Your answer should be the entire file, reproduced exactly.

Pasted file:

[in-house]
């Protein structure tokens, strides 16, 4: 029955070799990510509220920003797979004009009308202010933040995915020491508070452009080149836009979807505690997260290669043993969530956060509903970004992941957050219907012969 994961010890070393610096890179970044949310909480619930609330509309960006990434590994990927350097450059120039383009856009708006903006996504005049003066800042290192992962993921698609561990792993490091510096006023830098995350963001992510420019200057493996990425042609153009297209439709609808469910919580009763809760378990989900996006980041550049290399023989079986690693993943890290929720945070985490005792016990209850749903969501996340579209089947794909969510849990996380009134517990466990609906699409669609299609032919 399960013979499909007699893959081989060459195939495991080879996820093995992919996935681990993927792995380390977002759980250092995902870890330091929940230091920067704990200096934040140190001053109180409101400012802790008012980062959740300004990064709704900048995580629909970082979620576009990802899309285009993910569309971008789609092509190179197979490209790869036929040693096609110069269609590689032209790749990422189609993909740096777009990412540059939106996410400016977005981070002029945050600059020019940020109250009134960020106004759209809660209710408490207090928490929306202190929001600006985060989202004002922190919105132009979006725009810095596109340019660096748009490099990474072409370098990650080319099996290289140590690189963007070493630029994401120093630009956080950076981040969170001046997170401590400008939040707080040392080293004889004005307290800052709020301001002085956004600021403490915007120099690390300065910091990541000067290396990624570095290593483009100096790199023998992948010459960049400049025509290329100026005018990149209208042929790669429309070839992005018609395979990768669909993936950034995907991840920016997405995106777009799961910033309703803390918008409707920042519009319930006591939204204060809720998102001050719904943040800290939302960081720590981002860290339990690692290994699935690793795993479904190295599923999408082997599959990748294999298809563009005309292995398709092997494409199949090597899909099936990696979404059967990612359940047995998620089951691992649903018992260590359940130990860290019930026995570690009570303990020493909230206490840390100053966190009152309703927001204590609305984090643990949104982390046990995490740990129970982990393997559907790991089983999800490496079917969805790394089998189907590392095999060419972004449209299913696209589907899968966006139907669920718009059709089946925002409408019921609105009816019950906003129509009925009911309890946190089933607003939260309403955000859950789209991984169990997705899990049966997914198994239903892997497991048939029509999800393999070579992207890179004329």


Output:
[in-house]
């Protein structure tokens, strides 16, 4: 029955070799990510509220920003797979004009009308202010933040995915020491508070452009080149836009979807505690997260290669043993969530956060509903970004992941957050219907012969 994961010890070393610096890179970044949310909480619930609330509309960006990434590994990927350097450059120039383009856009708006903006996504005049003066800042290192992962993921698609561990792993490091510096006023830098995350963001992510420019200057493996990425042609153009297209439709609808469910919580009763809760378990989900996006980041550049290399023989079986690693993943890290929720945070985490005792016990209850749903969501996340579209089947794909969510849990996380009134517990466990609906699409669609299609032919 399960013979499909007699893959081989060459195939495991080879996820093995992919996935681990993927792995380390977002759980250092995902870890330091929940230091920067704990200096934040140190001053109180409101400012802790008012980062959740300004990064709704900048995580629909970082979620576009990802899309285009993910569309971008789609092509190179197979490209790869036929040693096609110069269609590689032209790749990422189609993909740096777009990412540059939106996410400016977005981070002029945050600059020019940020109250009134960020106004759209809660209710408490207090928490929306202190929001600006985060989202004002922190919105132009979006725009810095596109340019660096748009490099990474072409370098990650080319099996290289140590690189963007070493630029994401120093630009956080950076981040969170001046997170401590400008939040707080040392080293004889004005307290800052709020301001002085956004600021403490915007120099690390300065910091990541000067290396990624570095290593483009100096790199023998992948010459960049400049025509290329100026005018990149209208042929790669429309070839992005018609395979990768669909993936950034995907991840920016997405995106777009799961910033309703803390918008409707920042519009319930006591939204204060809720998102001050719904943040800290939302960081720590981002860290339990690692290994699935690793795993479904190295599923999408082997599959990748294999298809563009005309292995398709092997494409199949090597899909099936990696979404059967990612359940047995998620089951691992649903018992260590359940130990860290019930026995570690009570303990020493909230206490840390100053966190009152309703927001204590609305984090643990949104982390046990995490740990129970982990393997559907790991089983999800490496079917969805790394089998189907590392095999060419972004449209299913696209589907899968966006139907669920718009059709089946925002409408019921609105009816019950906003129509009925009911309890946190089933607003939260309403955000859950789209991984169990997705899990049966997914198994239903892997497991048939029509999800393999070579992207890179004329």